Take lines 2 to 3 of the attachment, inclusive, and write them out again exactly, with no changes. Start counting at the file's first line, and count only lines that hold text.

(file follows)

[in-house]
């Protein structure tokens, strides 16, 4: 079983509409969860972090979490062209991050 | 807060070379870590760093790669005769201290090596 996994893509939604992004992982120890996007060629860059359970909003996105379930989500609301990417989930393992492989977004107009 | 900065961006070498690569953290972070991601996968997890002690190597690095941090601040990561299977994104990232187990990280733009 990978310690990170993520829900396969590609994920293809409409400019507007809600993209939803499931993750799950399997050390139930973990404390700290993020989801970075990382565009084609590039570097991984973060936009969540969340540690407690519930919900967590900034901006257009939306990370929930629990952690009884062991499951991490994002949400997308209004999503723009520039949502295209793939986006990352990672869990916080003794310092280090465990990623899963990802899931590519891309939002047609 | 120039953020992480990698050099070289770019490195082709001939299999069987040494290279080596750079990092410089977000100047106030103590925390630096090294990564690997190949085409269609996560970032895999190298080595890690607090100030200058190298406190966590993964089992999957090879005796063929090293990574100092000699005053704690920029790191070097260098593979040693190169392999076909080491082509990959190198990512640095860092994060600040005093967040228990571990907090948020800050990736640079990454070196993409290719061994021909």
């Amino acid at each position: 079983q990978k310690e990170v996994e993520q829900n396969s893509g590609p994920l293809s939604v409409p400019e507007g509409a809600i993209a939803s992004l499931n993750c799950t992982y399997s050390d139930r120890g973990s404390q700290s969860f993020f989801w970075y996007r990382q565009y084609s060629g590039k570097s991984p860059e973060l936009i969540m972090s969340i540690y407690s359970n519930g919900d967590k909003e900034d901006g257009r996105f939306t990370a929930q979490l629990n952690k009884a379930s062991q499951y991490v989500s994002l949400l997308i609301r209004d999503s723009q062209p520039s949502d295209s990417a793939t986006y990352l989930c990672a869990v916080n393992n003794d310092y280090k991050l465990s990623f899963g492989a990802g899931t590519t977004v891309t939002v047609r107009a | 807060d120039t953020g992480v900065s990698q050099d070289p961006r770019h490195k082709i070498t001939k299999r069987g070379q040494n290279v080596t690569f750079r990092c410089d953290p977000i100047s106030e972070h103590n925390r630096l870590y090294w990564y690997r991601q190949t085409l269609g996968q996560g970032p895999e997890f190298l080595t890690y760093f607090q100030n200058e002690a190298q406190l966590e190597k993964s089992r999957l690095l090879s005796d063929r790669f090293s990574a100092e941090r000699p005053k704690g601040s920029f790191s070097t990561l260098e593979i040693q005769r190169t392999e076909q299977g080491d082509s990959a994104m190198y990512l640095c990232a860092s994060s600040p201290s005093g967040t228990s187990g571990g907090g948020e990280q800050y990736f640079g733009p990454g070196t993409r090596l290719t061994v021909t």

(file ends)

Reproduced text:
């Protein structure tokens, strides 16, 4: 079983509409969860972090979490062209991050 | 807060070379870590760093790669005769201290090596 996994893509939604992004992982120890996007060629860059359970909003996105379930989500609301990417989930393992492989977004107009 | 900065961006070498690569953290972070991601996968997890002690190597690095941090601040990561299977994104990232187990990280733009 990978310690990170993520829900396969590609994920293809409409400019507007809600993209939803499931993750799950399997050390139930973990404390700290993020989801970075990382565009084609590039570097991984973060936009969540969340540690407690519930919900967590900034901006257009939306990370929930629990952690009884062991499951991490994002949400997308209004999503723009520039949502295209793939986006990352990672869990916080003794310092280090465990990623899963990802899931590519891309939002047609 | 120039953020992480990698050099070289770019490195082709001939299999069987040494290279080596750079990092410089977000100047106030103590925390630096090294990564690997190949085409269609996560970032895999190298080595890690607090100030200058190298406190966590993964089992999957090879005796063929090293990574100092000699005053704690920029790191070097260098593979040693190169392999076909080491082509990959190198990512640095860092994060600040005093967040228990571990907090948020800050990736640079990454070196993409290719061994021909």
């Amino acid at each position: 079983q990978k310690e990170v996994e993520q829900n396969s893509g590609p994920l293809s939604v409409p400019e507007g509409a809600i993209a939803s992004l499931n993750c799950t992982y399997s050390d139930r120890g973990s404390q700290s969860f993020f989801w970075y996007r990382q565009y084609s060629g590039k570097s991984p860059e973060l936009i969540m972090s969340i540690y407690s359970n519930g919900d967590k909003e900034d901006g257009r996105f939306t990370a929930q979490l629990n952690k009884a379930s062991q499951y991490v989500s994002l949400l997308i609301r209004d999503s723009q062209p520039s949502d295209s990417a793939t986006y990352l989930c990672a869990v916080n393992n003794d310092y280090k991050l465990s990623f899963g492989a990802g899931t590519t977004v891309t939002v047609r107009a | 807060d120039t953020g992480v900065s990698q050099d070289p961006r770019h490195k082709i070498t001939k299999r069987g070379q040494n290279v080596t690569f750079r990092c410089d953290p977000i100047s106030e972070h103590n925390r630096l870590y090294w990564y690997r991601q190949t085409l269609g996968q996560g970032p895999e997890f190298l080595t890690y760093f607090q100030n200058e002690a190298q406190l966590e190597k993964s089992r999957l690095l090879s005796d063929r790669f090293s990574a100092e941090r000699p005053k704690g601040s920029f790191s070097t990561l260098e593979i040693q005769r190169t392999e076909q299977g080491d082509s990959a994104m190198y990512l640095c990232a860092s994060s600040p201290s005093g967040t228990s187990g571990g907090g948020e990280q800050y990736f640079g733009p990454g070196t993409r090596l290719t061994v021909t």